16.

Which of these facts regarding the vagina is false?

Answer: It is joined to the ovaries.
Explanation:
The given statement "It is joined to the ovaries" is false. The vagina is a muscular canal that connects the uterus to the external opening of the female reproductive system. It is not directly connected to the ovaries, which are located in the pelvic cavity and produce eggs. The ovaries are connected to the uterus by the fallopian tubes, not the vagina.
17.

Which type of fiber is the cervix made of?

Answer: Collagenous
Explanation:
The cervix is made of collagenous fibers. Collagen is a protein that provides strength and support to tissues in the body. In the cervix, collagen fibers help to maintain the structural integrity and stability of the organ. These fibers also play a role in the elasticity of the cervix, allowing it to stretch during childbirth and then return to its original shape.
18.

How much does the non-pregnant uterus weigh?

Answer: 50g
Explanation:
The non-pregnant uterus typically weighs around 50g. This is the average weight for a healthy uterus that is not carrying a pregnancy. It is important to note that the weight can vary slightly depending on factors such as age, hormonal changes, and overall health. However, 50g is a commonly accepted estimate for the weight of a non-pregnant uterus.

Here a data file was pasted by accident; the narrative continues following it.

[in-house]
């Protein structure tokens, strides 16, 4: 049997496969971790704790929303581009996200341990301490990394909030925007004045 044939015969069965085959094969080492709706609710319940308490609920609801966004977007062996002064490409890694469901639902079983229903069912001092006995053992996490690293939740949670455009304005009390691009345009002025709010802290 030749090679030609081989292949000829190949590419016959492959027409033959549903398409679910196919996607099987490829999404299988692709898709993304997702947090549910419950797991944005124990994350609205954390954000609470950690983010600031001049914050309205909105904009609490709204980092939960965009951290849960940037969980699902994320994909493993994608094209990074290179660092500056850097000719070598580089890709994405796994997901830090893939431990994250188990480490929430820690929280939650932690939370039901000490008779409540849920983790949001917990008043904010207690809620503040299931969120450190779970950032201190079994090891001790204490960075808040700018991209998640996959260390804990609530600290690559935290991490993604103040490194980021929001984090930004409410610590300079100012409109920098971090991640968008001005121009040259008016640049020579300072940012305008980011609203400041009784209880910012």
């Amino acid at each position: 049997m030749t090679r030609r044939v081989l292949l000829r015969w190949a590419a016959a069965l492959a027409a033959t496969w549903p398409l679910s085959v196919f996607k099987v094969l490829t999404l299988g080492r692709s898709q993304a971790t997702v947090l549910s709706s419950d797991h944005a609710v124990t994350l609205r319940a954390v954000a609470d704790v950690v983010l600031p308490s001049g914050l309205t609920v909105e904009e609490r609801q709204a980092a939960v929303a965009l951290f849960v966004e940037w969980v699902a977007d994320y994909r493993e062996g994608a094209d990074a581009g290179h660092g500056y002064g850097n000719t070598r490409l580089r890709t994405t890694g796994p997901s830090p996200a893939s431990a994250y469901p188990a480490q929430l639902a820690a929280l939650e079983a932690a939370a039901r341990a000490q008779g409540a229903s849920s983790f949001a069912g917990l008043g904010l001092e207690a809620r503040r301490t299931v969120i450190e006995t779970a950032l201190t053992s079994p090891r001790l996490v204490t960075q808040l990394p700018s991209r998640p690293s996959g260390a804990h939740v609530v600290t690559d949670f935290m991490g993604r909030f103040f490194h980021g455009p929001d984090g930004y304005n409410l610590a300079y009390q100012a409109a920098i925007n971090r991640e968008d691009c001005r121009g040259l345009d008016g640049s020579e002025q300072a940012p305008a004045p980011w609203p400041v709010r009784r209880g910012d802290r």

19.

Where is oxytocin produced?

Answer: Posterior Pituitary
Explanation:
Oxytocin is produced in the posterior pituitary gland. This gland is located at the base of the brain and is responsible for storing and releasing various hormones, including oxytocin. Oxytocin plays a crucial role in several physiological processes, such as childbirth, breastfeeding, and social bonding. It is released in response to stimuli like nipple stimulation during breastfeeding or uterine contractions during labor. Therefore, the correct answer is the posterior pituitary.
20.

The combination of which hormones stimulates contractions of the uterus?

Answer: Oxytocin & Oestrogen
Explanation:
Oxytocin and estrogen are the hormones that stimulate contractions of the uterus. Oxytocin is responsible for initiating and strengthening contractions during labor and childbirth. Estrogen plays a role in preparing the uterus for contractions by promoting the growth and development of uterine muscles. Together, these hormones work in coordination to facilitate the contractions necessary for labor and delivery.